Marijuana use is on the increase among teens

New data shows that teen’s perception of the harmfulness of marijuana is at its lowest levels since the data began being tracked in the late 1970s.

Due to the drug not carrying much of a perceived risk, data is also showing a steady increase in the use of marijuana among teens and first time use is being reported at earlier ages than ever seen before.

Marijuana use among children escalates after eighth grade and a study done by the University of Michigan found that more than 11 percent of 13-14 year olds surveyed report they used marijuana in the past year.

The same study showed that by the time these young teenagers become high school seniors, those numbers increased drastically, with more than one in five saying they smoked marijuana in the past month and more than one-third of them reporting they smoked it within the previous year.

Marijuana has long been seen as the gateway drug to other drugs and alcohol and that suggestion is still relevant today. Chronic drug users often report that marijuana was the first drug that they experimented with before moving on to other harmful drugs, such as cocaine, heroin and methamphetamines.

Teen’s low perception of risk with marijuana use is especially alarming due to National Survey on Drug Use and Health, reporting that 90 percent of addictions have roots in the teenage years. If teens continue to view marijuana use as non-risky, it’s like we are going to continue seeing use among teens, at even earlier ages, become more prevalent.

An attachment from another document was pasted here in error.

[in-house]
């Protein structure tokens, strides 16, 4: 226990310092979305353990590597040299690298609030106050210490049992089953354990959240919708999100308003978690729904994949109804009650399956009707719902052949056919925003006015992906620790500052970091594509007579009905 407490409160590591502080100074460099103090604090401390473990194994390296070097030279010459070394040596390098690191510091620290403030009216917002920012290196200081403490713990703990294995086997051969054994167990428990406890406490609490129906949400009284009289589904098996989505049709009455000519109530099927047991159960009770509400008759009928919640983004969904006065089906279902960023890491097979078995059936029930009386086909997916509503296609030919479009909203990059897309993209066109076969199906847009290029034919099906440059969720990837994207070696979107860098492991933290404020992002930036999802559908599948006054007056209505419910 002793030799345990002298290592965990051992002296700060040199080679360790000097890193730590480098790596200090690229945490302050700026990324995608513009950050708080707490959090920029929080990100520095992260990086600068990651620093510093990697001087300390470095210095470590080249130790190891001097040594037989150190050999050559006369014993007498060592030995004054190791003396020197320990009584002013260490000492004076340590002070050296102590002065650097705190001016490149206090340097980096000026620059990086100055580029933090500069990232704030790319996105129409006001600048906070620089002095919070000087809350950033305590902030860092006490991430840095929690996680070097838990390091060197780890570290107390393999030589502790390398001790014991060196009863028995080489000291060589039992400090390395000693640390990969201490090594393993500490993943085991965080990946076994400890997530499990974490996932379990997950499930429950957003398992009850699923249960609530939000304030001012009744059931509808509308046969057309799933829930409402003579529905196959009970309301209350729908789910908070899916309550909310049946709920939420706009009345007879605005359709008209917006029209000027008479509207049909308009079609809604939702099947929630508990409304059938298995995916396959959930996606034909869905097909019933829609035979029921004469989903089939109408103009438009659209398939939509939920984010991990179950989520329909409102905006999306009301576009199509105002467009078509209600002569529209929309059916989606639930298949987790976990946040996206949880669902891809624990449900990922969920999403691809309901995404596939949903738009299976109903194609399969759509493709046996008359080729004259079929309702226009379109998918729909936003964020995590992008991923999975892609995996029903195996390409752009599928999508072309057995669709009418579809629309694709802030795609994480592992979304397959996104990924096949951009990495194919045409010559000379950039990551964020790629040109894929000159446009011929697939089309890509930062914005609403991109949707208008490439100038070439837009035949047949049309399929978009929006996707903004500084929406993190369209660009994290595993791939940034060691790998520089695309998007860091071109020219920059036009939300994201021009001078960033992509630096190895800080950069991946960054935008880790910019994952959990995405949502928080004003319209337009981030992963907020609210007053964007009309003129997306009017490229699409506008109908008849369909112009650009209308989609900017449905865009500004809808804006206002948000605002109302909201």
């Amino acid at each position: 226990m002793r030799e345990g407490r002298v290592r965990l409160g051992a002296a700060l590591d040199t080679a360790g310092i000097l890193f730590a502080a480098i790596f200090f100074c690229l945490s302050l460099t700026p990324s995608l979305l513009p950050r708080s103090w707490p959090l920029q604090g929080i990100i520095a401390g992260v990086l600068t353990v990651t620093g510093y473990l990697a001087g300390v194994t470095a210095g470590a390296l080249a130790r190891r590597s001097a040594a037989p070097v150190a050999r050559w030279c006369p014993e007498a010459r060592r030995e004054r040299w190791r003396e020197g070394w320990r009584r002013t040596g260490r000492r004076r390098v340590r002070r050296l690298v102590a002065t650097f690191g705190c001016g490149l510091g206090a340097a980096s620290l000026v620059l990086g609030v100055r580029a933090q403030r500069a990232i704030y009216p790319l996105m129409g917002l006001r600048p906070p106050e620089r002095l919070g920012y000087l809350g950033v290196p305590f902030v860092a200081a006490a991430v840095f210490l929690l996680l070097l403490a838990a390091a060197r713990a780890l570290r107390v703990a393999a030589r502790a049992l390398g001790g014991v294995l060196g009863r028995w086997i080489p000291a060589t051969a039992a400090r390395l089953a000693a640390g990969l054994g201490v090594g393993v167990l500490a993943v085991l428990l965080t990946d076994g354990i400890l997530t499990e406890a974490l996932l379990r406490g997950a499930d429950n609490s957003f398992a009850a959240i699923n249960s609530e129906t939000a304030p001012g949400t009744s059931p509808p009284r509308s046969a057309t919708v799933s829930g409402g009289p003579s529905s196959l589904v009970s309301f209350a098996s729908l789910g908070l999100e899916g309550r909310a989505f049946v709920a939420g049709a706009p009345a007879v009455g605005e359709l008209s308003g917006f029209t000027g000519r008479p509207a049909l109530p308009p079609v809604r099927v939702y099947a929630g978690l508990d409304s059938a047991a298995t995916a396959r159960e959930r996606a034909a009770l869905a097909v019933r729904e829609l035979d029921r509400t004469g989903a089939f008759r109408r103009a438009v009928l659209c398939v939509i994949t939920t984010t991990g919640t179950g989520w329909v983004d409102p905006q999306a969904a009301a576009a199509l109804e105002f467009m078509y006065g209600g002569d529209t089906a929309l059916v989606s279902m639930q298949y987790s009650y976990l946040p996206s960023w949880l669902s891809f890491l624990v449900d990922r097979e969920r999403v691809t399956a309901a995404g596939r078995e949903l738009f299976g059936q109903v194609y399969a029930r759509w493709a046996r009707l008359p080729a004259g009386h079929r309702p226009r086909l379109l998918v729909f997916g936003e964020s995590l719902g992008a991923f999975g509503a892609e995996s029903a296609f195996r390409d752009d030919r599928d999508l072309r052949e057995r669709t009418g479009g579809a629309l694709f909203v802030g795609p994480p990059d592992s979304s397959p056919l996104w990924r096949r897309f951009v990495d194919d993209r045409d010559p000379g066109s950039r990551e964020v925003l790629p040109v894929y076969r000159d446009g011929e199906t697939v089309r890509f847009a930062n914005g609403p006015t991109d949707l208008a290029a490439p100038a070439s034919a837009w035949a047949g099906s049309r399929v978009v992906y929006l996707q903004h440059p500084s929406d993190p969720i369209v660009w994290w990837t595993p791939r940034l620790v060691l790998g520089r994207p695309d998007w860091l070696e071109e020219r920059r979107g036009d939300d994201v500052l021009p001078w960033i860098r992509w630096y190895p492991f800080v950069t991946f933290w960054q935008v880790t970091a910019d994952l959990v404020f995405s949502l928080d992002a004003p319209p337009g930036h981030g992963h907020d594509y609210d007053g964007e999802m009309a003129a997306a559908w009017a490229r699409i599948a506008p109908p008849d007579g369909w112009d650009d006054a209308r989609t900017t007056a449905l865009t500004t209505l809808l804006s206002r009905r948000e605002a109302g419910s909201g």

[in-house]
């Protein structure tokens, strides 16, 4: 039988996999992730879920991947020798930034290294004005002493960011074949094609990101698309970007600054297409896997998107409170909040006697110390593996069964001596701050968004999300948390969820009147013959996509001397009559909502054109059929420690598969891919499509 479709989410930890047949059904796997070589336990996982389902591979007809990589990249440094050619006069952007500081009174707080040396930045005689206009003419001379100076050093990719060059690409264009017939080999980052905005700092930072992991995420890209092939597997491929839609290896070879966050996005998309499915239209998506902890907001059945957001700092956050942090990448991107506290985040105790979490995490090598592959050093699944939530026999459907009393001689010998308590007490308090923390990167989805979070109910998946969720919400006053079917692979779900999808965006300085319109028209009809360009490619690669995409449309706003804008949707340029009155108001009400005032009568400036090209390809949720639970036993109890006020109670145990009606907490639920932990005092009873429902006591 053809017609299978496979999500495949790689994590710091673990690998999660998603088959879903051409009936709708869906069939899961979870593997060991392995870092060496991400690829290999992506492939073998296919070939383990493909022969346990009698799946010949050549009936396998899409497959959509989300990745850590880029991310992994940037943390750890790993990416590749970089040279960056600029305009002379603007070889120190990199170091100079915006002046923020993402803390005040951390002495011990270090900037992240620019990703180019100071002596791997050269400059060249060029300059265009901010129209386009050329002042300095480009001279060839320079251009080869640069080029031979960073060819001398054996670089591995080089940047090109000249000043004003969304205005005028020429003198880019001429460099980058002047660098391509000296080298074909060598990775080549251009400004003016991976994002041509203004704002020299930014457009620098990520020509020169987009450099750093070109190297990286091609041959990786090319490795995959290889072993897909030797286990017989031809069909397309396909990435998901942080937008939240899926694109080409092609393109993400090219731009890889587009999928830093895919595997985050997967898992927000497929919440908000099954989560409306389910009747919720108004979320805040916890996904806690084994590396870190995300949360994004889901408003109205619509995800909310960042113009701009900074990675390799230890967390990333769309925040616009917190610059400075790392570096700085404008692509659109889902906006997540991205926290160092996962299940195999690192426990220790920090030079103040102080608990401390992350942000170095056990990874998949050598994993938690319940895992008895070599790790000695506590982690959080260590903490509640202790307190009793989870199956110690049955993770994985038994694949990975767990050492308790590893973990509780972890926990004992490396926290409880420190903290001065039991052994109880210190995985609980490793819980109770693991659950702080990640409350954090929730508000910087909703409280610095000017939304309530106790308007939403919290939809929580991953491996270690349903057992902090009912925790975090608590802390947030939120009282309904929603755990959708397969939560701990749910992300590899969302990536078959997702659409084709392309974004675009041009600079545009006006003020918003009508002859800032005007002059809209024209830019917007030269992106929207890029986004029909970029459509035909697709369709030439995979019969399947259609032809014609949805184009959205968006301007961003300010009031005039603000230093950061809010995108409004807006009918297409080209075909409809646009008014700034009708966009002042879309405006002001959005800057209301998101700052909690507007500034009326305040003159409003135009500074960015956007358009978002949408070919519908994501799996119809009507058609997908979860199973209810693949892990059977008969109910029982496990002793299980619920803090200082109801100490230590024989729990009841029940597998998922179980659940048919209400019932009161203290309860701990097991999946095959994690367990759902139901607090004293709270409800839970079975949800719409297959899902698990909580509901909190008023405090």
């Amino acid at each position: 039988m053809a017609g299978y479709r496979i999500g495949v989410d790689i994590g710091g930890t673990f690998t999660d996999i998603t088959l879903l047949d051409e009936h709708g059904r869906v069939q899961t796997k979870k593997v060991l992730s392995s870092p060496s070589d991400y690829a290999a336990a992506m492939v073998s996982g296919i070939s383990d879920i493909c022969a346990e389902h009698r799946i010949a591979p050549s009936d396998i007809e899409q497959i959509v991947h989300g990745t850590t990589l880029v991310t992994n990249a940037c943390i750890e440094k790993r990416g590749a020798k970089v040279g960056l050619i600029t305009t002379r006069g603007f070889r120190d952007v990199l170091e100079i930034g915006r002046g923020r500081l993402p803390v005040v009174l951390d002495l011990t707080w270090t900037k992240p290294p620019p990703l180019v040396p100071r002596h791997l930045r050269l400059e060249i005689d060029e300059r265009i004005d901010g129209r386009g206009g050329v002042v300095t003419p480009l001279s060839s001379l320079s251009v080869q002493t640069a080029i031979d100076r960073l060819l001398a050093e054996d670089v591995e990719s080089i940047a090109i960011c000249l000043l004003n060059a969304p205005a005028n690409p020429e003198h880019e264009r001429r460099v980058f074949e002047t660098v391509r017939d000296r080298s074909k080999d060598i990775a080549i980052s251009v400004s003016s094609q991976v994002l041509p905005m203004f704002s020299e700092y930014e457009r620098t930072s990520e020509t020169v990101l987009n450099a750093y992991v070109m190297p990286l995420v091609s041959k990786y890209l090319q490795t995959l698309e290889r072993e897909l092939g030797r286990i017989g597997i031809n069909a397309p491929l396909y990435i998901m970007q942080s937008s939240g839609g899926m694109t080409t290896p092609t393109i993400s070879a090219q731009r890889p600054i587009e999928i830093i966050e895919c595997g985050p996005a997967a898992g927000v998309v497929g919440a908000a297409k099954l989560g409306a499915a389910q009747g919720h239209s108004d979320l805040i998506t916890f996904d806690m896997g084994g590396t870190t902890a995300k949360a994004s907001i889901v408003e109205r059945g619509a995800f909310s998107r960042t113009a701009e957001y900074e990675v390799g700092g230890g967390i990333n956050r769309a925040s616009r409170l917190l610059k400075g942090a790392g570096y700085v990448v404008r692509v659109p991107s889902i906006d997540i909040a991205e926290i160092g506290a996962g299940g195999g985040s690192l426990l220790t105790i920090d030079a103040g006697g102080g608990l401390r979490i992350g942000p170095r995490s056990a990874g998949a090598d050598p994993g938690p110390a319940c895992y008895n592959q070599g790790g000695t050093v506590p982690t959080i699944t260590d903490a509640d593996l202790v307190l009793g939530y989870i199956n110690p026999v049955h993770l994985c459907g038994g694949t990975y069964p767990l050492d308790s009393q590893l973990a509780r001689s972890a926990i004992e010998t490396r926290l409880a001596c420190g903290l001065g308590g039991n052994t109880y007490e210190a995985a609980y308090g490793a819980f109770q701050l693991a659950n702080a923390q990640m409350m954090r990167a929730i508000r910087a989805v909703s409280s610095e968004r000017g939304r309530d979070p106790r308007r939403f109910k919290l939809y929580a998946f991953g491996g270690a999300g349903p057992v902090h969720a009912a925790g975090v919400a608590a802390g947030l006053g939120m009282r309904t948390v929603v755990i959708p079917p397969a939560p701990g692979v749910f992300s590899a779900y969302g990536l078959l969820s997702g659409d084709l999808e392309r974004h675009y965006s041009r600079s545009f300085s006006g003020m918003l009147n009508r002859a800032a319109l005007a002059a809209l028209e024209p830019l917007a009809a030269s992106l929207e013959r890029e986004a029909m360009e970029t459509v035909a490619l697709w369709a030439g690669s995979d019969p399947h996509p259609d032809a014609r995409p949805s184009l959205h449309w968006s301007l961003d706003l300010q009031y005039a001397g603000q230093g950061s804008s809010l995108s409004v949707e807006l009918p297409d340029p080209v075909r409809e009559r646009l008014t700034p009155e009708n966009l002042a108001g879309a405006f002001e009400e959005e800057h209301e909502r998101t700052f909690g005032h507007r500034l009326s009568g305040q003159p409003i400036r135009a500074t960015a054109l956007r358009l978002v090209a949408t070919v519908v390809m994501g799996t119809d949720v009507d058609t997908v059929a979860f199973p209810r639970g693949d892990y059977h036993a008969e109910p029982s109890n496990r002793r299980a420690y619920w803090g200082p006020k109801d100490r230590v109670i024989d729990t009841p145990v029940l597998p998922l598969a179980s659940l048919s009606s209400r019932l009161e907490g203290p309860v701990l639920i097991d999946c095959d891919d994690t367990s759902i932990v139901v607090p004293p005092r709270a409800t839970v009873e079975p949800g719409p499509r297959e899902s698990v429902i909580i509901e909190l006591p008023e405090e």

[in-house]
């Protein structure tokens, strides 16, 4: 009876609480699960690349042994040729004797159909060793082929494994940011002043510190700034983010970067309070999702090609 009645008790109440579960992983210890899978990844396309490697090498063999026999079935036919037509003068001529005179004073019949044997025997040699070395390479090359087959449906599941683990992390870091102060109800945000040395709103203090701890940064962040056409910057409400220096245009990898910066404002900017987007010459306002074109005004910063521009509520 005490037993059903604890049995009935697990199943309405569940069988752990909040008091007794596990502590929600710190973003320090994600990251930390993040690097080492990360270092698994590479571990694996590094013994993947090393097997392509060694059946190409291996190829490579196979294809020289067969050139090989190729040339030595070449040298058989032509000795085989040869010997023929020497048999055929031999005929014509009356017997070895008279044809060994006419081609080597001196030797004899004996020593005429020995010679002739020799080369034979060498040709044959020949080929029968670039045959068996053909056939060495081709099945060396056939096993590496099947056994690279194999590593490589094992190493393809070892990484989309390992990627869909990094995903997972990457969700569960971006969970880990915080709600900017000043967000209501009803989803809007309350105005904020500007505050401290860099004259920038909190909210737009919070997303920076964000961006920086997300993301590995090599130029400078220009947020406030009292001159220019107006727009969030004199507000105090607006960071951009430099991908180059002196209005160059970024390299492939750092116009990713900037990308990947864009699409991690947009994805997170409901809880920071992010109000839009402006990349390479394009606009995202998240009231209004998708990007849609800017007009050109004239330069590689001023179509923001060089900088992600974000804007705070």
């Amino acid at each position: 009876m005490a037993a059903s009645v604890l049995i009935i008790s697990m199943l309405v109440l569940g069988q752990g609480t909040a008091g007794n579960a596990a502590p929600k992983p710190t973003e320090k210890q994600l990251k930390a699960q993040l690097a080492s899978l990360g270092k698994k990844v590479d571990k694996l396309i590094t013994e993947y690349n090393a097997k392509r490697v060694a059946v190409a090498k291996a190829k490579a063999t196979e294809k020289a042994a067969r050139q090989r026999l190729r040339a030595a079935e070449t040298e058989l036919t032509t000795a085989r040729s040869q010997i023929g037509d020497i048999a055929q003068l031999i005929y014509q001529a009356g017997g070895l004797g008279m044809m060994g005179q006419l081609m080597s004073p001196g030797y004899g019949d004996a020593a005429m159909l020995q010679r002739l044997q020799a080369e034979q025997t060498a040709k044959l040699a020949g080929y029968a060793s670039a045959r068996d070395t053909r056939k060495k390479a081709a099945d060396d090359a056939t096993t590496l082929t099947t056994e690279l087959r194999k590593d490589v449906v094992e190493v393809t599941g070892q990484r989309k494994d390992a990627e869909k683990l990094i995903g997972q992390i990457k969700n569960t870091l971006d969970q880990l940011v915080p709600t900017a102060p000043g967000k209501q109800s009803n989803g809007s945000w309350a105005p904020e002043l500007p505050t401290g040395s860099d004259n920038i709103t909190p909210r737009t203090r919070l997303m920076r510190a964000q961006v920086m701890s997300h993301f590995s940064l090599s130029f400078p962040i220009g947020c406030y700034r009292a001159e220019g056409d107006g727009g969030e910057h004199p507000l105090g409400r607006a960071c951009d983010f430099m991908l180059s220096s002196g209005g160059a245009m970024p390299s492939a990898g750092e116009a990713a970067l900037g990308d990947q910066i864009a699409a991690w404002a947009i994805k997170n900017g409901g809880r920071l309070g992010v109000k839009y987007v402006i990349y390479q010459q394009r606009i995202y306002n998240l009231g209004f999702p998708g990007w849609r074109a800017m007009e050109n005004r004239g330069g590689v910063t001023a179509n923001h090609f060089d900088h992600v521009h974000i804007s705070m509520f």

So why the increase in marijuana use among youth?

One possible thought is that the perception of risk has gone down since states have started legalizing the use of marijuana. This not only sends a message to teens that the drug isn’t as dangerous as it was once seen, but it also increases the availability and access that teens have to marijuana.

Dealers decrease in perceived dangers associated with the sale and possession of marijuana has allowed the drug to be moved more freely across state lines and into our cities.

We want to be clear that just because some states may be changing their laws to legalize the use of marijuana it does not change the detrimental effects drug use can have on a teen’s brain development.

Parents, you need to be informed that marijuana is slowly becoming a norm among teens. Even if your teen may not be using the drug themselves, the likelihood that they have been exposed to it in some form or another is highly likely.

Talk with your teen about marijuana as early as 12 years old to ensure they get the facts from a credible source, you.

Source: Thursday, February 7, 2013

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